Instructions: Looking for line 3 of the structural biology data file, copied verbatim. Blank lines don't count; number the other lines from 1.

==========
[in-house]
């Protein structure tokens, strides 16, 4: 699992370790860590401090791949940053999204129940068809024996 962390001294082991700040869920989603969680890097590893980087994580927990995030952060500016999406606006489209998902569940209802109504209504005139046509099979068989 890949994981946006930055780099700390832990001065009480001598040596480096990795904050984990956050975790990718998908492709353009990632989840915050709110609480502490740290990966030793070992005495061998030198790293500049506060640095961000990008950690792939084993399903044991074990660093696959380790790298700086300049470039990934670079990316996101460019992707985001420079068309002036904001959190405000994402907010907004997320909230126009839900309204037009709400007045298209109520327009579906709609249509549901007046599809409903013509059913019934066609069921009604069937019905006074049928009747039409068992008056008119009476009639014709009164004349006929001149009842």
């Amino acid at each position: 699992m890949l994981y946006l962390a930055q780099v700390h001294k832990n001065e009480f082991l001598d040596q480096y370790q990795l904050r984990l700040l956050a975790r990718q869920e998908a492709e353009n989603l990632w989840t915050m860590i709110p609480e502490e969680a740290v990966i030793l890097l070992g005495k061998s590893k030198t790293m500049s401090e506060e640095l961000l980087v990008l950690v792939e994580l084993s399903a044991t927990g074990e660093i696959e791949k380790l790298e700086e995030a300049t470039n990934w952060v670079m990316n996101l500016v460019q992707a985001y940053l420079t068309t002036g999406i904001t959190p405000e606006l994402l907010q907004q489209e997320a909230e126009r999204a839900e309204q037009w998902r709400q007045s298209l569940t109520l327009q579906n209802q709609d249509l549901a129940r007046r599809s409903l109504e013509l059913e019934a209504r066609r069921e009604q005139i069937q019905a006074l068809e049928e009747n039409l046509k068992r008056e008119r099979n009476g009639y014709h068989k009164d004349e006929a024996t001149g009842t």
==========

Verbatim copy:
């Amino acid at each position: 699992m890949l994981y946006l962390a930055q780099v700390h001294k832990n001065e009480f082991l001598d040596q480096y370790q990795l904050r984990l700040l956050a975790r990718q869920e998908a492709e353009n989603l990632w989840t915050m860590i709110p609480e502490e969680a740290v990966i030793l890097l070992g005495k061998s590893k030198t790293m500049s401090e506060e640095l961000l980087v990008l950690v792939e994580l084993s399903a044991t927990g074990e660093i696959e791949k380790l790298e700086e995030a300049t470039n990934w952060v670079m990316n996101l500016v460019q992707a985001y940053l420079t068309t002036g999406i904001t959190p405000e606006l994402l907010q907004q489209e997320a909230e126009r999204a839900e309204q037009w998902r709400q007045s298209l569940t109520l327009q579906n209802q709609d249509l549901a129940r007046r599809s409903l109504e013509l059913e019934a209504r066609r069921e009604q005139i069937q019905a006074l068809e049928e009747n039409l046509k068992r008056e008119r099979n009476g009639y014709h068989k009164d004349e006929a024996t001149g009842t």